The ecclesiastical wood sculpture owned by the Basel Historical Museum consists of 300 individual figures of Christ, the Madonna and different saints. The origin of about half of these can be traced, whether to the place of their acquisition, to the locality or workshop where they were produced, or to their original location. The main emphasis of the collection is centered on Basel, its surrounding region, the cantons of Central Switzerland and the area along the Upper Rhine from Chur along Lake Constance and on to Baden-Baden. Most of the sculpture dates from the 15th and early 16th century.

Nonetheless, the display of six winged altarpieces and about 70 separate wood sculptures in the choir of the Barfüsser Church cannot adequately represent the rich decorations and furnishings of Basel churches that were destroyed during the Iconoclasm of 1529. The acquisition of wooden religious sculpture for the Medieval Collection began in 1856.

Large stone sculptures in the collection consist mainly of works made for tombs and fountains in Basel. The Romanesque, Gothic, Renaissance and early Baroque styles are all represented.

Small-scale secular sculpture from the 15th to the 17th century forms a third important category of the collection. Through these works and through other objects from the Amerbach Cabinet and the Faesch Museum the tradition of collecting can be traced back to the bourgeois cabinet of curiosity. Italian Renaissance bronzes, small-scale southern German sculpture, as well as single pieces of French and Dutch provenance determined an international orientation from a very early stage.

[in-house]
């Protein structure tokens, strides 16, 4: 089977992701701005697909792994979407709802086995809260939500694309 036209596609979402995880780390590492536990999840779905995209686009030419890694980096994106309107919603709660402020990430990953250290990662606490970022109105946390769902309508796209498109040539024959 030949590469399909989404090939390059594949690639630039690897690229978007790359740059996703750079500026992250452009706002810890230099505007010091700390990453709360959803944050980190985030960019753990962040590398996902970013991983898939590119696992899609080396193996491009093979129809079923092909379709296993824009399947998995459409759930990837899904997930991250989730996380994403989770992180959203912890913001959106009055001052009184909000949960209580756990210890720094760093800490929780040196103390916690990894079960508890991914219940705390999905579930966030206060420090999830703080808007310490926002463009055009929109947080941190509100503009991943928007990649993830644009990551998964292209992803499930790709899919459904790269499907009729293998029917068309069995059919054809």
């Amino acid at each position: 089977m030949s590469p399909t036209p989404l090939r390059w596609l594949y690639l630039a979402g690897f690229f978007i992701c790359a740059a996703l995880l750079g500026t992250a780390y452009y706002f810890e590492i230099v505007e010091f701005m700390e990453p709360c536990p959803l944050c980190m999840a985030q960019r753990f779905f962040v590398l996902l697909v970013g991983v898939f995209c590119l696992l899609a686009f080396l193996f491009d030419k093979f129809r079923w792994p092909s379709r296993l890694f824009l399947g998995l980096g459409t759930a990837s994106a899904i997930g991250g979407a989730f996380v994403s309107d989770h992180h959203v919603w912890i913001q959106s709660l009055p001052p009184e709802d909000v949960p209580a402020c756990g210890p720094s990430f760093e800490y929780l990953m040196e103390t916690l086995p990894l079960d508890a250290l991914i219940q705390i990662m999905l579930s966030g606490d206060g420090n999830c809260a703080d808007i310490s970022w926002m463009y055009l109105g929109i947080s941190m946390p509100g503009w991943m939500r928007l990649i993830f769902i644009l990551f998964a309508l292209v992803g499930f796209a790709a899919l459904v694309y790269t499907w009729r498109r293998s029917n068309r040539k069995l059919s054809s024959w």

Among the small-scale sculptures the collection of several hundred plaquettes must be regarded as a category in its own right. It is one of the most significant of its kind because it includes entire collections that were already being acquired as such in the 16th and 17th century. The small-scale sculpture is remarkably heterogeneous, not least because of the diversity of materials used - stone, wood, bronze, copper, ivory, mother of pearl, lead, wax, plaster and clay. The collection is completed by several works made by two renowned artists of the 18th century, Aubert Parent of France and Valentin Sonnenschein from Wurttemberg.

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